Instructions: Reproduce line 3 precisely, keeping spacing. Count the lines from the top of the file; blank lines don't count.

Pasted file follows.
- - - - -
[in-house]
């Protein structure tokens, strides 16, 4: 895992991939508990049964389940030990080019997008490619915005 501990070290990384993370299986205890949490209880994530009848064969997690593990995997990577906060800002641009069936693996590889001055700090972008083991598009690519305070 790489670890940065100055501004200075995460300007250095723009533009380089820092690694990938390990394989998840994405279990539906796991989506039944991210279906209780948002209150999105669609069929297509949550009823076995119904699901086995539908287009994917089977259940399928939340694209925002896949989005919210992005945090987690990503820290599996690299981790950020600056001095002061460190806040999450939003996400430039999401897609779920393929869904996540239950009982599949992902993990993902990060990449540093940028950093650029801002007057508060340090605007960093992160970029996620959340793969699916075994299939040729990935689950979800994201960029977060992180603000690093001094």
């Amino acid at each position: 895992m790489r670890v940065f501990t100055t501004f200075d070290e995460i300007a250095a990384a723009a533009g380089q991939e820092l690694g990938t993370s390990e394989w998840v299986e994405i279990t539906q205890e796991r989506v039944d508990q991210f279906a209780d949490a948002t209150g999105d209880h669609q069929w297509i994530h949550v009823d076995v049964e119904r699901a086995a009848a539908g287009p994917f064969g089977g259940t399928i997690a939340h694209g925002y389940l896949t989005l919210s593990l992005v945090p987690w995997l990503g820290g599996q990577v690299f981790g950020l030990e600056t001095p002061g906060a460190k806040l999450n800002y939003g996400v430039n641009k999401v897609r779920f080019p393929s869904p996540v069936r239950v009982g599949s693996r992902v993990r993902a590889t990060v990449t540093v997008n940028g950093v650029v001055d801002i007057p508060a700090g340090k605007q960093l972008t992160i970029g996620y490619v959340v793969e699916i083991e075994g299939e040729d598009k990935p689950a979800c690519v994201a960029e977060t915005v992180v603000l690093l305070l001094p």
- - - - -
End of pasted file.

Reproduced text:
């Amino acid at each position: 895992m790489r670890v940065f501990t100055t501004f200075d070290e995460i300007a250095a990384a723009a533009g380089q991939e820092l690694g990938t993370s390990e394989w998840v299986e994405i279990t539906q205890e796991r989506v039944d508990q991210f279906a209780d949490a948002t209150g999105d209880h669609q069929w297509i994530h949550v009823d076995v049964e119904r699901a086995a009848a539908g287009p994917f064969g089977g259940t399928i997690a939340h694209g925002y389940l896949t989005l919210s593990l992005v945090p987690w995997l990503g820290g599996q990577v690299f981790g950020l030990e600056t001095p002061g906060a460190k806040l999450n800002y939003g996400v430039n641009k999401v897609r779920f080019p393929s869904p996540v069936r239950v009982g599949s693996r992902v993990r993902a590889t990060v990449t540093v997008n940028g950093v650029v001055d801002i007057p508060a700090g340090k605007q960093l972008t992160i970029g996620y490619v959340v793969e699916i083991e075994g299939e040729d598009k990935p689950a979800c690519v994201a960029e977060t915005v992180v603000l690093l305070l001094p």